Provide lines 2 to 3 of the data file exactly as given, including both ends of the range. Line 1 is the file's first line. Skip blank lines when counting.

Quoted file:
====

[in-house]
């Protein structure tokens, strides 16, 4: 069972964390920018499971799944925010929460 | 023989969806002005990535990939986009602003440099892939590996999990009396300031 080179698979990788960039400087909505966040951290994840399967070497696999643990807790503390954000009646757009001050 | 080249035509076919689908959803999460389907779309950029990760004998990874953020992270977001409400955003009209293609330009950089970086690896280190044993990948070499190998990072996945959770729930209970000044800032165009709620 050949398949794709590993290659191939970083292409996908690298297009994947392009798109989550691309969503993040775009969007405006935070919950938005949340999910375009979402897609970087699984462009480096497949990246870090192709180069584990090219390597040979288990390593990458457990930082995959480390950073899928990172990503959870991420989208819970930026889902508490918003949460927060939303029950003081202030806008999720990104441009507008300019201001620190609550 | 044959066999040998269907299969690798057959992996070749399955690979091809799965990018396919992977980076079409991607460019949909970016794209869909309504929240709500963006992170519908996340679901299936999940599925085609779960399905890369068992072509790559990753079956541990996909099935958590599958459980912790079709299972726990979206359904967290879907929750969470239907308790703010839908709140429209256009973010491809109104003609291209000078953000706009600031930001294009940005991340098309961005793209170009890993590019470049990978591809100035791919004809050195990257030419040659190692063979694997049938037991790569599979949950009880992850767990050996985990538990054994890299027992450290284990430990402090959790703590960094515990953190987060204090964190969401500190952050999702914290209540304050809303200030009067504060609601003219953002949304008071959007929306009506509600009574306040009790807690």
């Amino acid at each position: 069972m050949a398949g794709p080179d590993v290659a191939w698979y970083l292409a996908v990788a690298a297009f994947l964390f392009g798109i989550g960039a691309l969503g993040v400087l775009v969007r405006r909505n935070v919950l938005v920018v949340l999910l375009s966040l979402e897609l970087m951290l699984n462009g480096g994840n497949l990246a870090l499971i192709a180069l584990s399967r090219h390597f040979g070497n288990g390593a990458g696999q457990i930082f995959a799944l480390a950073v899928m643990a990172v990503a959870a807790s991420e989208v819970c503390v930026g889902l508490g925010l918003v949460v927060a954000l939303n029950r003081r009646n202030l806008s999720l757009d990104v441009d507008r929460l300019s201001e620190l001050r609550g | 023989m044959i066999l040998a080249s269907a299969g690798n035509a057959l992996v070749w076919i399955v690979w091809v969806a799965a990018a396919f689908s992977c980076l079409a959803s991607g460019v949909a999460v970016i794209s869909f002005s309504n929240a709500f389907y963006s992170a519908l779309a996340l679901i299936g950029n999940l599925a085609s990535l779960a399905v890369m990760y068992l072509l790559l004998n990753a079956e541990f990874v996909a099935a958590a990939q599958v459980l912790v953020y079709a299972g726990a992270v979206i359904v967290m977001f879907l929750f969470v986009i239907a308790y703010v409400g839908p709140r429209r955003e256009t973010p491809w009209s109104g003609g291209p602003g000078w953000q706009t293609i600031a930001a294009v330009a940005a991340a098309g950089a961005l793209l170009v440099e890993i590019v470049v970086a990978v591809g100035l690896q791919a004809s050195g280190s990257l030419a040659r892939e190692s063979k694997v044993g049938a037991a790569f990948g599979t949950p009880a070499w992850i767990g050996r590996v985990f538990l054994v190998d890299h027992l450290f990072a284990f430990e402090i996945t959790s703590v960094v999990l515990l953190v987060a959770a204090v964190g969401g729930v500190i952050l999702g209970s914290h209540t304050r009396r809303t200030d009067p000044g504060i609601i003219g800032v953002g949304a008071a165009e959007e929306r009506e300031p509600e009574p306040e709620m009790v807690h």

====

């Protein structure tokens, strides 16, 4: 069972964390920018499971799944925010929460 | 023989969806002005990535990939986009602003440099892939590996999990009396300031 080179698979990788960039400087909505966040951290994840399967070497696999643990807790503390954000009646757009001050 | 080249035509076919689908959803999460389907779309950029990760004998990874953020992270977001409400955003009209293609330009950089970086690896280190044993990948070499190998990072996945959770729930209970000044800032165009709620 050949398949794709590993290659191939970083292409996908690298297009994947392009798109989550691309969503993040775009969007405006935070919950938005949340999910375009979402897609970087699984462009480096497949990246870090192709180069584990090219390597040979288990390593990458457990930082995959480390950073899928990172990503959870991420989208819970930026889902508490918003949460927060939303029950003081202030806008999720990104441009507008300019201001620190609550 | 044959066999040998269907299969690798057959992996070749399955690979091809799965990018396919992977980076079409991607460019949909970016794209869909309504929240709500963006992170519908996340679901299936999940599925085609779960399905890369068992072509790559990753079956541990996909099935958590599958459980912790079709299972726990979206359904967290879907929750969470239907308790703010839908709140429209256009973010491809109104003609291209000078953000706009600031930001294009940005991340098309961005793209170009890993590019470049990978591809100035791919004809050195990257030419040659190692063979694997049938037991790569599979949950009880992850767990050996985990538990054994890299027992450290284990430990402090959790703590960094515990953190987060204090964190969401500190952050999702914290209540304050809303200030009067504060609601003219953002949304008071959007929306009506509600009574306040009790807690």
């Amino acid at each position: 069972m050949a398949g794709p080179d590993v290659a191939w698979y970083l292409a996908v990788a690298a297009f994947l964390f392009g798109i989550g960039a691309l969503g993040v400087l775009v969007r405006r909505n935070v919950l938005v920018v949340l999910l375009s966040l979402e897609l970087m951290l699984n462009g480096g994840n497949l990246a870090l499971i192709a180069l584990s399967r090219h390597f040979g070497n288990g390593a990458g696999q457990i930082f995959a799944l480390a950073v899928m643990a990172v990503a959870a807790s991420e989208v819970c503390v930026g889902l508490g925010l918003v949460v927060a954000l939303n029950r003081r009646n202030l806008s999720l757009d990104v441009d507008r929460l300019s201001e620190l001050r609550g | 023989m044959i066999l040998a080249s269907a299969g690798n035509a057959l992996v070749w076919i399955v690979w091809v969806a799965a990018a396919f689908s992977c980076l079409a959803s991607g460019v949909a999460v970016i794209s869909f002005s309504n929240a709500f389907y963006s992170a519908l779309a996340l679901i299936g950029n999940l599925a085609s990535l779960a399905v890369m990760y068992l072509l790559l004998n990753a079956e541990f990874v996909a099935a958590a990939q599958v459980l912790v953020y079709a299972g726990a992270v979206i359904v967290m977001f879907l929750f969470v986009i239907a308790y703010v409400g839908p709140r429209r955003e256009t973010p491809w009209s109104g003609g291209p602003g000078w953000q706009t293609i600031a930001a294009v330009a940005a991340a098309g950089a961005l793209l170009v440099e890993i590019v470049v970086a990978v591809g100035l690896q791919a004809s050195g280190s990257l030419a040659r892939e190692s063979k694997v044993g049938a037991a790569f990948g599979t949950p009880a070499w992850i767990g050996r590996v985990f538990l054994v190998d890299h027992l450290f990072a284990f430990e402090i996945t959790s703590v960094v999990l515990l953190v987060a959770a204090v964190g969401g729930v500190i952050l999702g209970s914290h209540t304050r009396r809303t200030d009067p000044g504060i609601i003219g800032v953002g949304a008071a165009e959007e929306r009506e300031p509600e009574p306040e709620m009790v807690h």